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The strange thing about the maximum in Planck's law

I read that it makes a difference whether you calculate $\frac{dE(\lambda) }{d \lambda}=0$ or $\frac{dE(\omega)}{d \omega}=0$ in the sense that the maximum energy density with respect to the ...
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How do you estimate colour temperature based on the position of the sun in the sky?

I'd like to estimate the colour-temperature of sunlight (as applied in photography) based on the position of the sun in the sky for a mobile phone app I'm working on (app link from a more appropriate ...
55k views

Why does NASA use gold foil on equipment and gold-coated visors?

I've read several websites about equipment covered with gold foil and astronaut helmet visors are coated with gold. However, their explanations are devoid of almost all physics content. Can someone ...
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What is thermal radiation? How does it move through space?

Assume that by some mysterious(at the lack of a better word) way I was able to make a bonfire on the moon and was able to sit next to it without a space suit. I will not be able to feel the heat form ...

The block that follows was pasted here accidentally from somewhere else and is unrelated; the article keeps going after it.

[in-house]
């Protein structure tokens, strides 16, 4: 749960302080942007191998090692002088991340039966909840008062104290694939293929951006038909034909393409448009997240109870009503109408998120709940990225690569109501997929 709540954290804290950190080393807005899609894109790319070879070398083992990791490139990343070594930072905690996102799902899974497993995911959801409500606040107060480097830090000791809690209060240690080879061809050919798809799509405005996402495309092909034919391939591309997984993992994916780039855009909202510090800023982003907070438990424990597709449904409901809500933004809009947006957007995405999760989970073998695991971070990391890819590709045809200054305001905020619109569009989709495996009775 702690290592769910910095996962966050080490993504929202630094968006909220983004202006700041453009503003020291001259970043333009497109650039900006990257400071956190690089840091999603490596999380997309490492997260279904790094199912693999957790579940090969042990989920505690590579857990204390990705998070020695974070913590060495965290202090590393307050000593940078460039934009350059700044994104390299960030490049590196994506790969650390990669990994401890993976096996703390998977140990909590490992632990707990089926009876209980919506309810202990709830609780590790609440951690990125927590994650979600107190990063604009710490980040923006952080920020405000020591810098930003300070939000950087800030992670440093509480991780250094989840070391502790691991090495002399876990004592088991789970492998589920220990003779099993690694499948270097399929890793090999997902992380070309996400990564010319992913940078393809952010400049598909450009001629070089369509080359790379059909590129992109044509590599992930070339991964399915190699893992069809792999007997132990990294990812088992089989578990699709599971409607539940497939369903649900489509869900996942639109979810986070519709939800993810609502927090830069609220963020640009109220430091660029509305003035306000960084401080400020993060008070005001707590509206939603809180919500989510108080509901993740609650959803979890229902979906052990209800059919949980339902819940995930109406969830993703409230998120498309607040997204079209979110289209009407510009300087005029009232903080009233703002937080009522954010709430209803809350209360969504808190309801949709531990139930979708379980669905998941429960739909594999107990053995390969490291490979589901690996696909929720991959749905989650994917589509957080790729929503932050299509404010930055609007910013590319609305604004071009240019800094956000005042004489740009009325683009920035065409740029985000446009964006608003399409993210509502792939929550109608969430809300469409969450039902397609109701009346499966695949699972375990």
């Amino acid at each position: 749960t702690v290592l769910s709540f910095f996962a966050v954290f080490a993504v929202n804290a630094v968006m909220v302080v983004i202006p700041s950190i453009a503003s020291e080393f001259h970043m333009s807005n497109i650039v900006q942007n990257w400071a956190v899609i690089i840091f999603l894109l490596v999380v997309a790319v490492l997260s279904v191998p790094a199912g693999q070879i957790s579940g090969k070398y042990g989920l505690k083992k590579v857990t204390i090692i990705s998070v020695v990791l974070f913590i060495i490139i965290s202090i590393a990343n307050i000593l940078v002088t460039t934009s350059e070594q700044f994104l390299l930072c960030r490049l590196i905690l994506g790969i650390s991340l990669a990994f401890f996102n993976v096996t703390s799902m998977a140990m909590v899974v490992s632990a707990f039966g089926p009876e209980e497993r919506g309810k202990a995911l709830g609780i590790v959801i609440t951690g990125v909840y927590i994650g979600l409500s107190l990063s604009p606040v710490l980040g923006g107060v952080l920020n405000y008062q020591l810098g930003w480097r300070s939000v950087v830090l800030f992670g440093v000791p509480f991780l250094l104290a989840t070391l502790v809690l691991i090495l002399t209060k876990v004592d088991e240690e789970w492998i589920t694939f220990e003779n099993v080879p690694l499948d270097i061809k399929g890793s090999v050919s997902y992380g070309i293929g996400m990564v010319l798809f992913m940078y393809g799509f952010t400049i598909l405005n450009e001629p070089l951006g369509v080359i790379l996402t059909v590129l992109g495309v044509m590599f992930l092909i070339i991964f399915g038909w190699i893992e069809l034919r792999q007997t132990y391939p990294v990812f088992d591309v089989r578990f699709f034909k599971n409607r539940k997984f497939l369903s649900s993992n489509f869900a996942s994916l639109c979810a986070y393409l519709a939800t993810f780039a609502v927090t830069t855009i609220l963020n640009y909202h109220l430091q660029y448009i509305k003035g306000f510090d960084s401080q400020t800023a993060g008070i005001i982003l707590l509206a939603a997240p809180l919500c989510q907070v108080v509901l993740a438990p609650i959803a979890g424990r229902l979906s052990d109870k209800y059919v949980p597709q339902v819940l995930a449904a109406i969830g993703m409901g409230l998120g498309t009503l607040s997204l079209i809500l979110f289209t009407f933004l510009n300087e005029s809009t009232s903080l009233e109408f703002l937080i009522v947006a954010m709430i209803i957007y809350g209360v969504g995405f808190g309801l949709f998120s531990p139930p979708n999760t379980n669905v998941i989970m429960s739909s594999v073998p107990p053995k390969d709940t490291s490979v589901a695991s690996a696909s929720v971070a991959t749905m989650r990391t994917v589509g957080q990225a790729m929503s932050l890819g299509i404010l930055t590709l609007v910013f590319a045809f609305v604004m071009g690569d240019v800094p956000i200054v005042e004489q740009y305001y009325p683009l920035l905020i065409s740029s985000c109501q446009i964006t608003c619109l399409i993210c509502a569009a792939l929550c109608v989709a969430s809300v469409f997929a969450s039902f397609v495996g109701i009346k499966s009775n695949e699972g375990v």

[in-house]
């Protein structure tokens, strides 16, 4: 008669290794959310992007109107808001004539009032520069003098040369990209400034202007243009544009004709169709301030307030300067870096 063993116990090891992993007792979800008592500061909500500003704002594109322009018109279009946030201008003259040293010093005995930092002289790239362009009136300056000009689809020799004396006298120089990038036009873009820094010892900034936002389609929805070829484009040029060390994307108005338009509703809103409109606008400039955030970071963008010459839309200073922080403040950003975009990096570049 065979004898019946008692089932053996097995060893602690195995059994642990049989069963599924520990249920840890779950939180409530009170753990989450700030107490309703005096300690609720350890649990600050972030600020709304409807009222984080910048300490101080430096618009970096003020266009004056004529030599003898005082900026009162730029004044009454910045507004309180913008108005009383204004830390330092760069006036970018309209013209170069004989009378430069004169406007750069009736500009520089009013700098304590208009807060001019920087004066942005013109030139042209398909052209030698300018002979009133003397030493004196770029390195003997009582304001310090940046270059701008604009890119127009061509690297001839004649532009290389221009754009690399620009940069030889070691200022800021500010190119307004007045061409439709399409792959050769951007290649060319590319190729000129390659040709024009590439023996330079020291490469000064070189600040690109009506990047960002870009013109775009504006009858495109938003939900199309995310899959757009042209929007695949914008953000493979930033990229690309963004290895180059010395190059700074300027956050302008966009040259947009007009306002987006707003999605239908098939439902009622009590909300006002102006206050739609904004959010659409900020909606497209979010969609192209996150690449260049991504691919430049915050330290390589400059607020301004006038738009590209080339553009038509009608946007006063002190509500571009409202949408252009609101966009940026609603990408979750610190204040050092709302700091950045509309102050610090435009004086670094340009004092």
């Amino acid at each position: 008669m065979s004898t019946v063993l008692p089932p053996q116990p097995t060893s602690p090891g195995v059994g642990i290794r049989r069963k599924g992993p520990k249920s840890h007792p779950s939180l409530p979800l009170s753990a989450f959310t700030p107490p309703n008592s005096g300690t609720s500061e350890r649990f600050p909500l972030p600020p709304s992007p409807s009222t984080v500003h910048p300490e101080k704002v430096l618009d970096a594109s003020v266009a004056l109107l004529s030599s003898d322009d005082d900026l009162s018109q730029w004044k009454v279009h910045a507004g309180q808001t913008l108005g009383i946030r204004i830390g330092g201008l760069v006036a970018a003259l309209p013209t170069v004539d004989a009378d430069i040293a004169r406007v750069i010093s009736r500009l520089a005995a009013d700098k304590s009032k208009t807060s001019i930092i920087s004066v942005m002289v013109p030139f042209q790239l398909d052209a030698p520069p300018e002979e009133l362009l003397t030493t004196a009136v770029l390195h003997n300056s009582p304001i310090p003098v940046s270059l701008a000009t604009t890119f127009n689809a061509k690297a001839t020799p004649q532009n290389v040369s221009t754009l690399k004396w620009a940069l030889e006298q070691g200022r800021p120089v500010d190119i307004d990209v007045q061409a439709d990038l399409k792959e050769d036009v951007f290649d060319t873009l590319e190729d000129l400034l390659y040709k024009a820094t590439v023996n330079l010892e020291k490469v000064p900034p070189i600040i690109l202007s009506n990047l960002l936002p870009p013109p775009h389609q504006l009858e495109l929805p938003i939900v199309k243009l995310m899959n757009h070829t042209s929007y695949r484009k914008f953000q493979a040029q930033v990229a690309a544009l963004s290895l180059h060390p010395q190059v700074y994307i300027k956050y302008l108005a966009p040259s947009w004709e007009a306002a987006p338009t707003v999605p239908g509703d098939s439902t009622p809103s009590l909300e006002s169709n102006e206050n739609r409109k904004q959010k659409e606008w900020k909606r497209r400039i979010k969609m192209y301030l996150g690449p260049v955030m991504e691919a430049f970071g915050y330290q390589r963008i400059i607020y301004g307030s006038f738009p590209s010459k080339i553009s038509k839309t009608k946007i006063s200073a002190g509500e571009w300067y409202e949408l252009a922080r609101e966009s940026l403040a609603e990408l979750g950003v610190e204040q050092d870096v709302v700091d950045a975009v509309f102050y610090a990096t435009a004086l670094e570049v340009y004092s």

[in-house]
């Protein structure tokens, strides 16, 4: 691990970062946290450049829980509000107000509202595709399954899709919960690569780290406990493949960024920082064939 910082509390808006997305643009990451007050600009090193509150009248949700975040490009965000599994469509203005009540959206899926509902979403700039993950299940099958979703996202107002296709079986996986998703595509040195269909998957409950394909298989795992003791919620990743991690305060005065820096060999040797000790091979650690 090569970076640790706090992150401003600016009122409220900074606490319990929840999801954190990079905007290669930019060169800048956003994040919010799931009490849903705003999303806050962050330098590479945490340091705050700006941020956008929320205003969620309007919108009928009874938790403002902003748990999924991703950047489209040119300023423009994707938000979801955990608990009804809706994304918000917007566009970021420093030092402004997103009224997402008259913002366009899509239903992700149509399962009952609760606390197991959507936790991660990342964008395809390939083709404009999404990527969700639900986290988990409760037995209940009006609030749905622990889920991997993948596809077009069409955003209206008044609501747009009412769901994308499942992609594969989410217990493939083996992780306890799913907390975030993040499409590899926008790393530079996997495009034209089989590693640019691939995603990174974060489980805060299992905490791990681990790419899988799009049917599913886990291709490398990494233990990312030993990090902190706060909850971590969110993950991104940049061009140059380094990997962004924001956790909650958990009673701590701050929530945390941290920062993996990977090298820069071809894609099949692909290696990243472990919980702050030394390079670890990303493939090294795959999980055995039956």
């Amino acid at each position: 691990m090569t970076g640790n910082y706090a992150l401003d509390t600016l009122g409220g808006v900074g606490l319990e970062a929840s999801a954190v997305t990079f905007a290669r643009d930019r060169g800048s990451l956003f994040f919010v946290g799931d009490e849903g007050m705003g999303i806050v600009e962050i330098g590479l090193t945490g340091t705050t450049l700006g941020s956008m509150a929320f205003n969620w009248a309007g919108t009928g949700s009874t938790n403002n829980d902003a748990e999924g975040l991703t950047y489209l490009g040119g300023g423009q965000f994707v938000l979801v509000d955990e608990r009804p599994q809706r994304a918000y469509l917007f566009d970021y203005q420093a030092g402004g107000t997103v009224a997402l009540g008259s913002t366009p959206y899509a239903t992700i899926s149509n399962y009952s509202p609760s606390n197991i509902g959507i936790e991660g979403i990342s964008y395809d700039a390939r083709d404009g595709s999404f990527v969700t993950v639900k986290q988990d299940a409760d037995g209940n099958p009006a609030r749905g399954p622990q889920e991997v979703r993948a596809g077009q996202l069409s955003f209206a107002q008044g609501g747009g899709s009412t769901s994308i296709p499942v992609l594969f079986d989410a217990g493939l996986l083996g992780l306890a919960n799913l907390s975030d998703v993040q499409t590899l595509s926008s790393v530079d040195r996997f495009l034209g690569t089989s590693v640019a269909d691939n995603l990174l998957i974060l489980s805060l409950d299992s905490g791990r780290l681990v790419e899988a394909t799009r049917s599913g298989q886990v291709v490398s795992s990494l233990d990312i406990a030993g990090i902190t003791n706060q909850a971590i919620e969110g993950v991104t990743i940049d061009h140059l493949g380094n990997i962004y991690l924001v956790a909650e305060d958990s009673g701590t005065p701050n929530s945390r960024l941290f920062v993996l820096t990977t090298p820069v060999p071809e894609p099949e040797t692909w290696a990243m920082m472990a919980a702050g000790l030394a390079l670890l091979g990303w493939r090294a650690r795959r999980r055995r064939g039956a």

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How does gas pressure increase the lifespan of Halogen tungsten lamps in the Halogen Cycle?

I am curious about this passage "Since quartz is very strong, the gas pressure can be higher,[5] which reduces the rate of evaporation of the filament, permitting it to run a higher temperature (and ...
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When I'm in a warm room how much of the warmth I feel is due to radiation from surfaces?

Say I'm in a room heated to 23C, once the temperature is in balance all the objects will also be 23C and radiating heat towards me. How much of the warmth I feel is due to this radiation, and how much ...
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Blackbody radiation in thermally inhomogeneous environment

The power radiated by the backbody is according to Stefan-Boltzmann law $$P = \sigma \varepsilon A (T^4-T_{env}^{4} ).$$ Is the parameter $T_{env}$ supposed to be only the temperature in the near ...
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Does the color of clothes (especially underwar) define their perceived “warmth”?

Does white underwear keep you warm more or less than similar pieces of black color? IMHO, white color would more "reflect" back the existing temperature of the human body. However, black would ...
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How does temperature in a solid sphere change with time when moving through a gas?

I'm interested in the following problem: There is a solid sphere with radius $r$ and mass $m$ at temperature $T_{s0}$. It is moving at velocity $v_s$ through a gas of temperature $T_g$. How does the ...
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Can kinetic energy in atoms result in emission of all types of EM radiation?